To show the non-geeky girl as beautiful and the geeky girl as over-the-top geek is terrible way to portray a truly geeky girl. Yes we may be a bit socially awkward at times, and we don’t have a wardrobe choice that one would find on the runway, but most of us are nothing like Amy Farrah Fowler. What makes this stereotype even worse is when a girly girl tries to pretend to be a geeky girl. They buy a form-fitting Batman shirt because they think Christian Bale is oh-so-cute and wear it in public as a fashion accessory.

What it means to be a geeky girl

First and foremost, being a geek is not a fad. It is not a fashion statement. It is not the route to being cool. And we're certainly not a punchline on a primetime television show. Being a geek is summed up in that first word: being. You’re either a geek or you’re not. You can fight your geeky nature, but it will creep back up through the cracks. You can try and pretend you’re a geek, but you will be exposed as a fraud.

Geeky poll

Do you consider yourself a geek?

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One also must remember that there are different types of geeks. One may be a neurobiologist and the next may be a hard-core gamer. There’s no rule book for geeks stating that you must play D&D every day, dress in cosplay at every con, have encyclopedic knowledge of every comic ever created, be a hard-core gamer and work for NASA all at the same time. Geeks, like everyone else, tend to have a specialty. Some may even have a little knowledge of everything while not truly specializing in anything. The recent reality show King of the Nerds highlighted this part of our culture of which most people were previously unaware.

Just as we all have our own specialties (or broad knowledge), we don’t all dress the same. There may be geeks that don’t know how to color coordinate and there may be geeks who are very fashionable. Geeks may also not exhibit behavior that is considered to be “geeky” at all times. I may have a normal conversation with you about a totally non-geeky topic and you will have no idea that I stayed up until three in the morning playing video games the night before. I don’t have to talk video game or comic book all day long to still be a geek.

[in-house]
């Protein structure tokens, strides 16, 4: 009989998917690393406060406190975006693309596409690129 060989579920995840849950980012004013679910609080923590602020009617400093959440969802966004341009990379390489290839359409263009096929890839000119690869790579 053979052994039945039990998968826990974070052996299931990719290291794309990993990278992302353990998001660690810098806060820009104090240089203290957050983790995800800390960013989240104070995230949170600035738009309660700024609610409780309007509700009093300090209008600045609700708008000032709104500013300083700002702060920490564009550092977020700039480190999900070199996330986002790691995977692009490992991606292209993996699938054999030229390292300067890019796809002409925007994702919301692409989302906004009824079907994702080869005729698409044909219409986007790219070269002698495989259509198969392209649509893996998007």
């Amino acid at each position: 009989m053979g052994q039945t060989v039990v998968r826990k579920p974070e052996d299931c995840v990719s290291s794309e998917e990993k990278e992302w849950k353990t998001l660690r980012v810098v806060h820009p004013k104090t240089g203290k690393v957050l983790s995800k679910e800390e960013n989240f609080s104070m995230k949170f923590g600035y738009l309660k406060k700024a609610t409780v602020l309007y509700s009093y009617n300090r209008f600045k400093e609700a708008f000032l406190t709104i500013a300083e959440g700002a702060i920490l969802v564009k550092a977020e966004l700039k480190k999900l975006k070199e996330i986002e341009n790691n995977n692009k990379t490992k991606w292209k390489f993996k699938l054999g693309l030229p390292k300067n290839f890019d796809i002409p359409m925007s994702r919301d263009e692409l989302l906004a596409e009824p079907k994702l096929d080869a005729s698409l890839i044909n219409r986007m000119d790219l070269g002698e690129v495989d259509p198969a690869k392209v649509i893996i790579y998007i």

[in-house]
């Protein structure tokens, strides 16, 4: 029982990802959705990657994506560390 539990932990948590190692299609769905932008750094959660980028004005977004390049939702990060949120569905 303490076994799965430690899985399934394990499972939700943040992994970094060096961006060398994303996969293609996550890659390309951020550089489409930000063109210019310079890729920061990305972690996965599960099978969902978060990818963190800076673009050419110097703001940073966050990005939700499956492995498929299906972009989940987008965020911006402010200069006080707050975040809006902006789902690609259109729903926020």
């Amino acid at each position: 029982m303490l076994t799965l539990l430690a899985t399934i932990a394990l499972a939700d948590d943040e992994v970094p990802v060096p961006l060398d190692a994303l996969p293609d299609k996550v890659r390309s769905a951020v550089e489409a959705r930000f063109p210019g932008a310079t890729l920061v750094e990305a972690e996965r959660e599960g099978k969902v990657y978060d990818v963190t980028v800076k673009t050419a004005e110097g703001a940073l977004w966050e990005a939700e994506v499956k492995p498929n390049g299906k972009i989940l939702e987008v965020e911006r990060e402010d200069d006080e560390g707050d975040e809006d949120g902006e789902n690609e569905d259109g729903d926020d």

Geeky girl and proud!

The stereotypes that are perpetrated on geeky girls are difficult ones to overcome. We are told that we need to either look like a supermodel at all times or we’re lumped into the category of Amy Farrah Fowler. In the end, geeky girls should realize that we’re above stereotypes and societal pushing and shoving by the “popular” girls.

There is a movie out there where a character says, “Mutant and proud.” For us, though we need to change it a bit. “Geeky girl and proud.” And if you know which character says that line and what movie they say it in…and then tell me which character said it second, all about every character in the movie and debate if they were accurately portrayed, you may just be a geeky girl after all, worthy of entrance into our secret club.


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    • Angie Martin profile image